(6/2) — 0100 PDT — OAKLAND — At a candlelight vigil in Downtown Oakland on the eve of jury selection in the second-degree murder trial of former BART Police officer Johannes Mehserle, supporters of shooting victim Oscar Grant said they were not happy about the direction the trial has taken so far.
Those gathered announced they would demonstrate at the corner of Broadway and 14th Street when the decision in the trial is announced, and many said if Mehserle walks violence may ensue.
“I think that people will be outraged. I think it will be very similar to the kind of thing we saw in January 2009 before Mehserle was even charged. People were so angry and so upset. I think it will enrage people all over again,” said community activist Leslie Payne.
Payne works with Oakland-based coalition New Year’s Movement for Justice.
Grant’s uncle Cephus Johnson, who flew back to Oakland from Los Angeles to attend the evening vigil in front of the Alameda County Courthouse on 12th Street, expressed concern about how the case was unfolding.
The best outcome would be for Mehersle to go behind bars, Johnson said. He suggested such a verdict would send a message to “police officers all over the United States” that “if they commit murder, they will go to jail.”
But given the low number of police officers to serve jail time for killing civilians — Mehserle is the first law enforcement officer in the state of California to be tried for a murder committed while on duty — Johnson said he is not optimistic.
“The stage is being set for Mehserle to get off,” he said. “I’m not confident that Mehserle will be held accountable. The defense attorney is doing everything he can to create distractions in this case.”
Johnson referred to a hearing he attended Tuesday morning in Los Angeles, where Judge Robert Perry decided to permit defense expert witness Michael Schott to testify regarding his interpretation of videos which could be crucial to the case.
Many community members present echoed Johnson’s fear of an acquittal.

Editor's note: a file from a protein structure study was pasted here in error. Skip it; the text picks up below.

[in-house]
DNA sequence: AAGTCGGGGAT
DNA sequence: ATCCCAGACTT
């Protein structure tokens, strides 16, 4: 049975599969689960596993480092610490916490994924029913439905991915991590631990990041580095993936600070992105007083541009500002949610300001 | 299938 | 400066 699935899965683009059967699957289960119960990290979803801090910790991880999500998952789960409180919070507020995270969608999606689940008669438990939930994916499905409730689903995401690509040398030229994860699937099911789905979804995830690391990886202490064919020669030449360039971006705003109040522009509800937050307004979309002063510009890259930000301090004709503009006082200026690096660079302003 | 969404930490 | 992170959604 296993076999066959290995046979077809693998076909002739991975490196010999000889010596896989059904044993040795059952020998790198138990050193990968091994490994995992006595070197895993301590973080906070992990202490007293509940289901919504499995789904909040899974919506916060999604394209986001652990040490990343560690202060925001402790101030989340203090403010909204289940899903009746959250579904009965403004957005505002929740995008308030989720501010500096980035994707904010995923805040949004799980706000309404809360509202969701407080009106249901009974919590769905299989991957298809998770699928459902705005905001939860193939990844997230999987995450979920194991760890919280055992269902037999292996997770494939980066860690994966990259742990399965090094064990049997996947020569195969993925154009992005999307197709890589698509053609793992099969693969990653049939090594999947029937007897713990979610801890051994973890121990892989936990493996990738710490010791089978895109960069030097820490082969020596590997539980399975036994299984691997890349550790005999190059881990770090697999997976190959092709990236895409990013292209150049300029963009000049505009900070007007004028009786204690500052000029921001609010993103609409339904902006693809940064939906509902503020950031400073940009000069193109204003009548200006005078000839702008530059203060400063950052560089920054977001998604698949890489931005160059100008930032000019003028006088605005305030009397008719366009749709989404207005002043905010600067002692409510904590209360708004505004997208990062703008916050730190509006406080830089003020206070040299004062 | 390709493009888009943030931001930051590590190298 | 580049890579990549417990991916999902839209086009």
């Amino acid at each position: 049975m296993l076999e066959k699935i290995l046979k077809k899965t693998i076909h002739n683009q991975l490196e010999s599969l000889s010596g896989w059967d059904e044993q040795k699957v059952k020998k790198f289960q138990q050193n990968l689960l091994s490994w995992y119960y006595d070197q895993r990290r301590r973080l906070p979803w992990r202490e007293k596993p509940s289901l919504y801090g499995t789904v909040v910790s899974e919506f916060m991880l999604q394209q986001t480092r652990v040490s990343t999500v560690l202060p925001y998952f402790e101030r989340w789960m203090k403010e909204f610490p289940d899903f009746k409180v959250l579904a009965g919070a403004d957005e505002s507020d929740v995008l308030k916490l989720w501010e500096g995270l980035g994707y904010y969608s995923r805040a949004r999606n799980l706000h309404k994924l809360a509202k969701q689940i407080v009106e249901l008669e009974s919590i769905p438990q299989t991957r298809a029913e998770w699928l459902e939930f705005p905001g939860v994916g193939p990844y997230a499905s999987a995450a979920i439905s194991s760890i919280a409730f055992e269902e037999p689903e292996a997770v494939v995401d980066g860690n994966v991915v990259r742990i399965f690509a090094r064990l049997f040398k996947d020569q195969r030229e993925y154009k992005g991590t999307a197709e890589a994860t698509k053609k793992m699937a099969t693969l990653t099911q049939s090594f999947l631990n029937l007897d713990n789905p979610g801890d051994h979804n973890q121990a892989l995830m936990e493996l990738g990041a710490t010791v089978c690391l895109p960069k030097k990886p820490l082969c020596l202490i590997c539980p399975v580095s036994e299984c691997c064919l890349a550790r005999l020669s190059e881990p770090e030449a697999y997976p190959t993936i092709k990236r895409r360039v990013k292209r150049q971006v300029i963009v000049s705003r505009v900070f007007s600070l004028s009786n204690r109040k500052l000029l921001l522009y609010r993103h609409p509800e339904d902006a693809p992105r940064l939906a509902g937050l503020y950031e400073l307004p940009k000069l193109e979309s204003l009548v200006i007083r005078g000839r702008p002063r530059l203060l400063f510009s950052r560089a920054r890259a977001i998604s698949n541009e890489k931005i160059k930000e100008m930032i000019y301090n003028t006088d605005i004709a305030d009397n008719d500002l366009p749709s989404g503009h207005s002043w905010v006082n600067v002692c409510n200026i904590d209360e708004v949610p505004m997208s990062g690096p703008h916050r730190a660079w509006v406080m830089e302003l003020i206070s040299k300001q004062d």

Payne said moving the trial to Los Angeles, which authorities said was done due to concerns over whether Mehserle could get a fair trial in Alameda County, was a first step in Mehserle walking free.
She also said the focus on Grant’s character is inapplicable to the real issue at hand. “That’s totally irrelevant,” she said. “It doesn’t warrant murder.”
Oakland resident Cat Brooks, who performed a spoken word piece for the crowd, said, “If Cephus comes back disappointed then I’m disappointed.”
Brooks said the widely-viewed videotapes of the Grant shooting might have provided false hope for a conviction.
“We have it on tape and so I think there’s an expectation from the community that we’re finally going to get justice; that no longer are you going to kill black and brown and poor people and get away with it. But it may not turn out that way,” she said.
Brooks, who said she watched police brutally beat her father when she was only six years old, said she brought her 4-year-old daughter Jadyn with her to the vigil to teach her to stand up to such injustices.
She also said she feared what would happen in Mehserle is acquitted.
“I don’t think it’s going to pretty in Oakland and I don’t think it’s going to be pretty in L.A. I’m not advocating that, but what do you do with all that anger? What do you do with one more time when they tell you that your life isn’t worth anything and the lives of your babies and you brothers and your sisters don’t matter?”
The Coalition Against Police Executions hosted the event. Opening arguments in the case are scheduled for June 10 in Los Angeles.
Beat reporters Tashina Manyak and Jennifer Courtney reported from Oakland. Steven Luo and James Keith contributed reporting from Los Angeles. Contact Tashina Manyak at firstname.lastname@example.org.
See more photos of the vigil on our Facebook page.